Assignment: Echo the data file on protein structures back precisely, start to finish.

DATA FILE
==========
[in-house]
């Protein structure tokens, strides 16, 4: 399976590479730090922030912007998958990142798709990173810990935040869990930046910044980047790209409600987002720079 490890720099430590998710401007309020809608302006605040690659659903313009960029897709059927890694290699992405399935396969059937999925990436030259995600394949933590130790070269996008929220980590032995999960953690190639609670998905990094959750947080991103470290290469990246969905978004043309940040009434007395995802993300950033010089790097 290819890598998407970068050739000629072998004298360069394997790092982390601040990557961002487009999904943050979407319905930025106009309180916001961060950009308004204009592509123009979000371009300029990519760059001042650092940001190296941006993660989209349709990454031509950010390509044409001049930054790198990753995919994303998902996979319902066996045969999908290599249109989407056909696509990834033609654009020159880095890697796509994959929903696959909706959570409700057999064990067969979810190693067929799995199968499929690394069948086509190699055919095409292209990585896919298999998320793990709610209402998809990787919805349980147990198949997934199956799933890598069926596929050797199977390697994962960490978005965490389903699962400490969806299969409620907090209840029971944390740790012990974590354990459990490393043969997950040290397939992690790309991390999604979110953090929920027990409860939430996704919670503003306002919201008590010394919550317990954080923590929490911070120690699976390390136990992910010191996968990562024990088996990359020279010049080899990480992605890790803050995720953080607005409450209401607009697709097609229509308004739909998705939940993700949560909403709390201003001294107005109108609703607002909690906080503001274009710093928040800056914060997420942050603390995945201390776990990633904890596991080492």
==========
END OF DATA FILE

[in-house]
């Protein structure tokens, strides 16, 4: 399976590479730090922030912007998958990142798709990173810990935040869990930046910044980047790209409600987002720079 490890720099430590998710401007309020809608302006605040690659659903313009960029897709059927890694290699992405399935396969059937999925990436030259995600394949933590130790070269996008929220980590032995999960953690190639609670998905990094959750947080991103470290290469990246969905978004043309940040009434007395995802993300950033010089790097 290819890598998407970068050739000629072998004298360069394997790092982390601040990557961002487009999904943050979407319905930025106009309180916001961060950009308004204009592509123009979000371009300029990519760059001042650092940001190296941006993660989209349709990454031509950010390509044409001049930054790198990753995919994303998902996979319902066996045969999908290599249109989407056909696509990834033609654009020159880095890697796509994959929903696959909706959570409700057999064990067969979810190693067929799995199968499929690394069948086509190699055919095409292209990585896919298999998320793990709610209402998809990787919805349980147990198949997934199956799933890598069926596929050797199977390697994962960490978005965490389903699962400490969806299969409620907090209840029971944390740790012990974590354990459990490393043969997950040290397939992690790309991390999604979110953090929920027990409860939430996704919670503003306002919201008590010394919550317990954080923590929490911070120690699976390390136990992910010191996968990562024990088996990359020279010049080899990480992605890790803050995720953080607005409450209401607009697709097609229509308004739909998705939940993700949560909403709390201003001294107005109108609703607002909690906080503001274009710093928040800056914060997420942050603390995945201390776990990633904890596991080492």